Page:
While the world’s attention was focused on Brazil and the World Cup, the Middle East has apparently gone to pieces. Fighting and unrest has now spread through a zone of conflict that extends from the northernmost Persian Gulf to the northeastern corner of the Mediterranean Sea. While fighting in Iraq and the Syrian Civil War hasn’t truly fused into one contiguous battle, it is certainly now one great big war; the fights are fully linked and involve many of the same participants, kind of like the European and Pacific Theaters during World War II.
Last week’s fall of Mosul, Iraq’s second largest city, took Western analysts by surprise and has sparked a mad scramble in the political-media complex for talking points about who to blame, who to support, and what position to take. The developing situation is certainly complex, but here’s some basic background about what’s going on and who is fighting whom (in Iraq).
There’s a couple of big things to keep in mind when figuring all this stuff out. First, as much as we like to pick a side to root for, often there really isn’t a good guy in the fight. Traditionally, the enemy of my enemy is my friend. But, in this sort of skirmish, the enemy of my enemy may still be an enemy. Even if you’re fighting alongside them today, it doesn’t mean you weren’t enemies in the past or won’t be again in future.
Second, there are a lot of very different ways for groups to be aligned with or hostile to each other. It’s like figuring out how to group science fiction nerds with an interest in sports who also belong to gangs. Maybe for one fight, it’s Star Trek versus Star Wars (versus Firefly). In another, it's Yankees versus Red Sox. On another occasion, it would be between Crips and Bloods.
Identity and affiliation are complex issues in the region, so what may be a sensible way of explaining things one day can be riddled with caveats the next, and no single explanation should be taken as gospel truth.
A common, but not entirely accurate, way to characterize the Iraq conflict is as a fight between the Sunni and Shia sects of Islam. The Shia-Sunni split is a perennial fallback explanation for conflict in the Middle East among folks in the West. However, in a guns and money sense, the fighting in Iraq and Syria is really part of a long, ongoing proxy war between the two major regional powers: Saudi Arabia and Iran.
Although Iran is Shia and Saudi Arabia is Sunni, the conflict between these two isn’t because they are natural enemies; rather, it is because they are natural rivals, and religion serves as a marker of convenience. Both countries are giant, wealthy oil-rich countries that share geography, so rivalry seems inevitable. Prior to the 1979 Iranian Revolution, the rivalry was kept to a dull roar by the US but since then things have just deteriorated.
But for the sake of familiarity and convenience, let’s just divide folks into Shia and Sunni anyways, because it’s the easiest way to start.
Iran and Saudi Arabia are the two regional powers in the Gulf Region, and their battle for control is driving many conflicts throughout the region.
The big name on the Sunni side is ISIS. The insurgent group originally started in the mid-2000s during the Iraq War, where the group developed a lot of close relationships and affiliated closely with local al Qaeda franchises. But ISIS really hit its stride in the Syrian Civil War, gaining some notoriety as the folks who were so psycho that they got dumped by al Qaeda. It’s not entirely clear whether psychopathy was actually the reason for the split, or whether it was an administrative and bureaucratic turf fight that got of hand, but you’re likely to hear both claims in the coming days.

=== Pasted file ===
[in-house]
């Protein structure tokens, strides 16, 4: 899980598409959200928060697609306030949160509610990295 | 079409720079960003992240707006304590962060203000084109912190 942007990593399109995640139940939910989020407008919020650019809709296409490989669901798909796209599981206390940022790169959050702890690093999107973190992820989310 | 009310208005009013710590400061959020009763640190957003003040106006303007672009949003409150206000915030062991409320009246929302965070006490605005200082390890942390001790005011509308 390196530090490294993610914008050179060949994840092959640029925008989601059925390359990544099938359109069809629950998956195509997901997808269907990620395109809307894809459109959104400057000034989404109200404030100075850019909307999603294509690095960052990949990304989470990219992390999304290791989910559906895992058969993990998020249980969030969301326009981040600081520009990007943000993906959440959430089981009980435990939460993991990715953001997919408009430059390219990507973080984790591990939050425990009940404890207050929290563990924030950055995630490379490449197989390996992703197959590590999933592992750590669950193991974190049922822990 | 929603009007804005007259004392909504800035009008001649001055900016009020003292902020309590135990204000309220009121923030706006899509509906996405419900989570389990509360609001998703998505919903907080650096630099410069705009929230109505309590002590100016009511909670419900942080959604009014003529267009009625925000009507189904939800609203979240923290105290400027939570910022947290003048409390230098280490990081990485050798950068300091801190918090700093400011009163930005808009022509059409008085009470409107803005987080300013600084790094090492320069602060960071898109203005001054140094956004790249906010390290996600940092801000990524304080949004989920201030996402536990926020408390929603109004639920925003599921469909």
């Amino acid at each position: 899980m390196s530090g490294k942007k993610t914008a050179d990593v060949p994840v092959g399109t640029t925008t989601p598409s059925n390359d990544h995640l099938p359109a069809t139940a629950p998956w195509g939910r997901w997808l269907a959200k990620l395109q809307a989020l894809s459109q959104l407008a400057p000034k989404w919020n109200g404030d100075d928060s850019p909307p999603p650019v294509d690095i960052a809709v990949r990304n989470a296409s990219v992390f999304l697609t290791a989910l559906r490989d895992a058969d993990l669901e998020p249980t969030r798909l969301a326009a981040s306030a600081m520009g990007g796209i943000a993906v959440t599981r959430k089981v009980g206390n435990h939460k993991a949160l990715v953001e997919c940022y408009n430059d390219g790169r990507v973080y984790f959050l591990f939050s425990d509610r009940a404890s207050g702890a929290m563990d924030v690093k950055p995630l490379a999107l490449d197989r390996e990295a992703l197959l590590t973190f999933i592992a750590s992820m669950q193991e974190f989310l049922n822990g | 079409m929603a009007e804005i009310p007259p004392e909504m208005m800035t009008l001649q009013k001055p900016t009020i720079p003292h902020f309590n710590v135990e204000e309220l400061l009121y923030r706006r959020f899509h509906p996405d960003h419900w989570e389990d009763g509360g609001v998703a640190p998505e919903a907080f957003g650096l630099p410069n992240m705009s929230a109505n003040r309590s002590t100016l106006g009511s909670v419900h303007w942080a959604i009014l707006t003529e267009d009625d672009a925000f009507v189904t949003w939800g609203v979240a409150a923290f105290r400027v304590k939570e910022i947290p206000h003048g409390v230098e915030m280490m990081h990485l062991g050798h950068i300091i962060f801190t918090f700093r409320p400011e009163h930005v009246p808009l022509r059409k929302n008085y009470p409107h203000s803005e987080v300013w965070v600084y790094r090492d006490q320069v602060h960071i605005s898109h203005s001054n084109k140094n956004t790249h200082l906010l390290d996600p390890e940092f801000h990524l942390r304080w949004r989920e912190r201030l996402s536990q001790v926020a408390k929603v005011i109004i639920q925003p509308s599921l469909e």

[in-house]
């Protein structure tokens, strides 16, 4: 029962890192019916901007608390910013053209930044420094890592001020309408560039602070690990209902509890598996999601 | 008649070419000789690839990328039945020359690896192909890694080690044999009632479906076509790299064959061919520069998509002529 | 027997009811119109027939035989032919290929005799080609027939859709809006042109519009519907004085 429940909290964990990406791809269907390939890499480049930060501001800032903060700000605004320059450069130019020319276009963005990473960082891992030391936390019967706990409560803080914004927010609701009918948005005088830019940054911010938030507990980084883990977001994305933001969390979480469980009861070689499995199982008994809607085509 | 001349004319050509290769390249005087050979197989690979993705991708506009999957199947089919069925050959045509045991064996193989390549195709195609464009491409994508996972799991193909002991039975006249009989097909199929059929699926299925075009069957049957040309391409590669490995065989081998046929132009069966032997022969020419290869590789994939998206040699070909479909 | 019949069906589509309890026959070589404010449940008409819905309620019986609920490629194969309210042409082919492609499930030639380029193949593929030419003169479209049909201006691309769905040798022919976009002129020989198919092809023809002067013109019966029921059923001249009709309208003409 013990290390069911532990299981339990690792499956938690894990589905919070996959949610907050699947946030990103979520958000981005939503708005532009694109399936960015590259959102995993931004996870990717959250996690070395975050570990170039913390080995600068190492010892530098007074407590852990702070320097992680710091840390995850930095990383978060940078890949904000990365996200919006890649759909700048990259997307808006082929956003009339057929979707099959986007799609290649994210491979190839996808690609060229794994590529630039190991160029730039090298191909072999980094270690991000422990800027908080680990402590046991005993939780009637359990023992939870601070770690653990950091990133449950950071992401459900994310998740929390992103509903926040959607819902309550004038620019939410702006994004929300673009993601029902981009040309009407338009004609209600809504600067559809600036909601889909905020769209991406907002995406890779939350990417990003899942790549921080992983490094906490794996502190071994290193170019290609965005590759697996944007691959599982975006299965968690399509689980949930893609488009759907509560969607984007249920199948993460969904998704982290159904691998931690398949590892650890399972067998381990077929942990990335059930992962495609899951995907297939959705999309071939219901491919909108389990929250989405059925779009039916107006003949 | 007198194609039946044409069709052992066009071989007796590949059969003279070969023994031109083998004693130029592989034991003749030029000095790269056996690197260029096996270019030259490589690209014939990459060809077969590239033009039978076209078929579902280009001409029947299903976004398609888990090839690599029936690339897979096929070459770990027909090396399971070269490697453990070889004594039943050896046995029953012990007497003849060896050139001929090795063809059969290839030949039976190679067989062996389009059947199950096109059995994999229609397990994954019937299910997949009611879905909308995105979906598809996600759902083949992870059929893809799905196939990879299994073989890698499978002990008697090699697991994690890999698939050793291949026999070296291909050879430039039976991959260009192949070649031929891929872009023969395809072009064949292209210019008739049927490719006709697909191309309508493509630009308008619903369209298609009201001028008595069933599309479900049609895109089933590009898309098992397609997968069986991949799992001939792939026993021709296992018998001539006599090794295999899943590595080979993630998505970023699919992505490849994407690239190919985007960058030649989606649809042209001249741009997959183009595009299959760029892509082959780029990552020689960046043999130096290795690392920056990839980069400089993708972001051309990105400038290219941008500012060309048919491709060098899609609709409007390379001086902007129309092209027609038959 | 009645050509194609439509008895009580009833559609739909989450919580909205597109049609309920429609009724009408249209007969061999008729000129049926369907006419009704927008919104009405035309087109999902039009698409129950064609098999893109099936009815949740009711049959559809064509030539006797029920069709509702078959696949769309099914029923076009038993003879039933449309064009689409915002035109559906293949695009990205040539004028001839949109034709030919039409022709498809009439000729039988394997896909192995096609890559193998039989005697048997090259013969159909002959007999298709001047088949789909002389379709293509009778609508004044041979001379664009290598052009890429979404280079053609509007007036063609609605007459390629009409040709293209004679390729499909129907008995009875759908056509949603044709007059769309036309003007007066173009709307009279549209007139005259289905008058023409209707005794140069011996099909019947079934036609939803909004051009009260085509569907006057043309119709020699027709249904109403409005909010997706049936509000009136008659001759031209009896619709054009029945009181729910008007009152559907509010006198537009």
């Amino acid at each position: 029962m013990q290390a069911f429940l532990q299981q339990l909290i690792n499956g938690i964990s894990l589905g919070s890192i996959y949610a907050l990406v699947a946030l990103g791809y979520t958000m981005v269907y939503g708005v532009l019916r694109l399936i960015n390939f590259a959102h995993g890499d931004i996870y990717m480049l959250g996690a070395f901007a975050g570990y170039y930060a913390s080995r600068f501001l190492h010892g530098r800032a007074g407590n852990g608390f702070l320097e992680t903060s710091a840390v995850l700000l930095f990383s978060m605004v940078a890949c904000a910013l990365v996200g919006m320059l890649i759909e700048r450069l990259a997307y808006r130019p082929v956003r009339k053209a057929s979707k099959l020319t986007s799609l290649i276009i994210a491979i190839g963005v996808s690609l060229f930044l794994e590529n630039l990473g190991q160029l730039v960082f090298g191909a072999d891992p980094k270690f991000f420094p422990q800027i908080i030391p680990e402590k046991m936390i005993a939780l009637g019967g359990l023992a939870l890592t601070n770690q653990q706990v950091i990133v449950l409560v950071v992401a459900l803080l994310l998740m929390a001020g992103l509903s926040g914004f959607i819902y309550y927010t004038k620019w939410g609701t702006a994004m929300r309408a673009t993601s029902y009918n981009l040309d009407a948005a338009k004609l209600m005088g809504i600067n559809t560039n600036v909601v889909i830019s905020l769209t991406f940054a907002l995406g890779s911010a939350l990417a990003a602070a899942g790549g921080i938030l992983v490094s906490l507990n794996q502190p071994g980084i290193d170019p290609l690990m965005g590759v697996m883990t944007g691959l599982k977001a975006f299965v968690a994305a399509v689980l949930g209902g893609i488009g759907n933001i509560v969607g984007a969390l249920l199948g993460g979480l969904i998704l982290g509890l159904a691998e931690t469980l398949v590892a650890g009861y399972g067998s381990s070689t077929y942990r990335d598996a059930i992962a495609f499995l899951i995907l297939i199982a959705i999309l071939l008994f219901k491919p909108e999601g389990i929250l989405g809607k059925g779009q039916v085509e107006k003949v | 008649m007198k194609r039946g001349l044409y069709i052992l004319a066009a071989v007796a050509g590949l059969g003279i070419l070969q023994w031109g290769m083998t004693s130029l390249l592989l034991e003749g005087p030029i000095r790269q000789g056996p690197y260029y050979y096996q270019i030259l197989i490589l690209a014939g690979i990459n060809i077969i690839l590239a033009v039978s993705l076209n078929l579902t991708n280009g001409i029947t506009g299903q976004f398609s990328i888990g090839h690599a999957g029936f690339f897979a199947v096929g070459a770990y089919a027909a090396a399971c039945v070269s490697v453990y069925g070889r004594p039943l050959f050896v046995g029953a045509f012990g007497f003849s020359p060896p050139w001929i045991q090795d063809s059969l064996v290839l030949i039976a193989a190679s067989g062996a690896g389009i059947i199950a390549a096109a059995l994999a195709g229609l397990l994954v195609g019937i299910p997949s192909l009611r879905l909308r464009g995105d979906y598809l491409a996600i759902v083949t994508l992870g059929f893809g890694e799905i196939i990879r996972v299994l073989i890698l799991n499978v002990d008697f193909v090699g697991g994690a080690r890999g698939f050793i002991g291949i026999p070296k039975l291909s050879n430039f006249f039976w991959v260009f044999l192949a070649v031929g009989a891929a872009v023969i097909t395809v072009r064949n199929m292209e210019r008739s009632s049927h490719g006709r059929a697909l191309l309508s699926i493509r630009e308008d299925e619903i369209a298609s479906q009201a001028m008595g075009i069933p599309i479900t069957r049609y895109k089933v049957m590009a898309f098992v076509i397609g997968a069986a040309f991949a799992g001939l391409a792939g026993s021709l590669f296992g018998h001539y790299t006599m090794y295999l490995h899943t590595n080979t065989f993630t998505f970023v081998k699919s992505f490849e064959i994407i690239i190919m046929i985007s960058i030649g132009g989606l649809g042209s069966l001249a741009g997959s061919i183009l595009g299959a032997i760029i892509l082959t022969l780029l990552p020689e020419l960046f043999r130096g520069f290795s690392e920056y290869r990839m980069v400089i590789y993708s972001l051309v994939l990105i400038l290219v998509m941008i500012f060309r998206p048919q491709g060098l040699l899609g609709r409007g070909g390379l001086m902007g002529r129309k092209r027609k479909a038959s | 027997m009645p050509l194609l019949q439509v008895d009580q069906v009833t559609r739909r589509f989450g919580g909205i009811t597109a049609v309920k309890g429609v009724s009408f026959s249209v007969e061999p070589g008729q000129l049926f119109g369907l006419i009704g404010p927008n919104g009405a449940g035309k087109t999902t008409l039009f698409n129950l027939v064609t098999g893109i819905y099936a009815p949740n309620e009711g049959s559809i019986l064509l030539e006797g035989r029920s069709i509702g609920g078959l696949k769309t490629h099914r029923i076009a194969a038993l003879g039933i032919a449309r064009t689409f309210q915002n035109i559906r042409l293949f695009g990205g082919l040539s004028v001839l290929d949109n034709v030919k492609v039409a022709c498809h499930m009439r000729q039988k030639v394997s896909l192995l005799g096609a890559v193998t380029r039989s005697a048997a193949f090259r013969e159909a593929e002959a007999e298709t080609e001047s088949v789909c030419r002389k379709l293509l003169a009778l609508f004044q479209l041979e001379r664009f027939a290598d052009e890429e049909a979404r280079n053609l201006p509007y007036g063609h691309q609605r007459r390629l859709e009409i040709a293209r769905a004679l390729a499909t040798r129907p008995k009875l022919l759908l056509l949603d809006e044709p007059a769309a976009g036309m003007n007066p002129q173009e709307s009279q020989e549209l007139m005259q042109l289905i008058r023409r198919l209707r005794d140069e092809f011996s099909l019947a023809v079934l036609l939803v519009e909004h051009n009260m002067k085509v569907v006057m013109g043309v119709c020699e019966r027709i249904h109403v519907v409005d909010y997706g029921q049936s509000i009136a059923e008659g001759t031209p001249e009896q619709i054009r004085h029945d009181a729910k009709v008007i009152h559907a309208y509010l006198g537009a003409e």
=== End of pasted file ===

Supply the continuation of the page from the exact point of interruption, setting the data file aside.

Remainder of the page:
Another forgivable misperception about what’s happening in Iraq is that ISIS is this big army that’s charged in from Syria, stomping on everything, and bearing down on Baghdad like a steamroller. In fact, ISIS is a group of maybe 10,000 guys, which is at the front of a whole sea of smaller Sunni militant groups stirring up grief in Iraq. Together, these groups have been causing immense problems for the Baghdad government, which effectively lost control of the western half of the country about six months ago.
While 10,000 troops is enough for a sizable military formation, it’s deeply unlikely that they are coordinated to fight as a large, single unit, like a division or brigade. At this point, the ISIS forces are certainly much more like a militia than random terrorists, and are effectively a highly mobile force of infantry, mounted on light unarmored vehicles, probably operating in groups of a hundred to a few hundred, and relying on strong support from local Sunnis.
A final note about ISIS: Many of its fighters are actually Iraqi. While about a third are foreign, including a large Chechen contingent of about 1,000 and maybe 500 from the West, effectively much of ISIS isn’t wildly different in composition from some of the independent Sunni militias operating in western Iraq.
There really hasn’t ever been much of a Team Iraq in all this from the get go. That said, there’s been better times and worse times. And right now, the fortunes of Team Iraq are pretty abysmal.
Although Saddam Hussein was a Sunni, and Iraq fought Shia-dominated Iran as the Saudi proxy in the Iran-Iraq War, Saddam was on a different mission, pushing the Baathist ideology. Baathism advocates some elements of socialism (a sort of Arab version) as well as nationalism, or at least pan-Arab nationalism. Whether or not the national socialist flavor of Baathism means it has any connection to rather more infamous varieties of National Socialism, the two modern Baathist states, Iraq and Syria, have certainly ruled with a totalitarian approach to internal political opposition.
The upshot of the Baathist rule of Iraq is that while Saddam’s regime beat down the Shia as well as various ethnic minorities with great zest, and favored the Sunni at the expense of others, this was as much as a Baathist quest for political power as anything else. This meant Saddam didn’t attract quite the same level or kind of sectarian bitterness that might have otherwise arisen in primarily ethnically or sectarian-driven oppression.
During the Iraq War, and towards the back end of direct US combat in that conflict, the general understanding in the US was that a stable, unified Iraq was the most desirable outcome for the region. This would require a lot of careful work among the various ethnic groups, putting in place power-sharing agreements, and working to keep government institutions — especially the military — truly national and representing all Iraqis.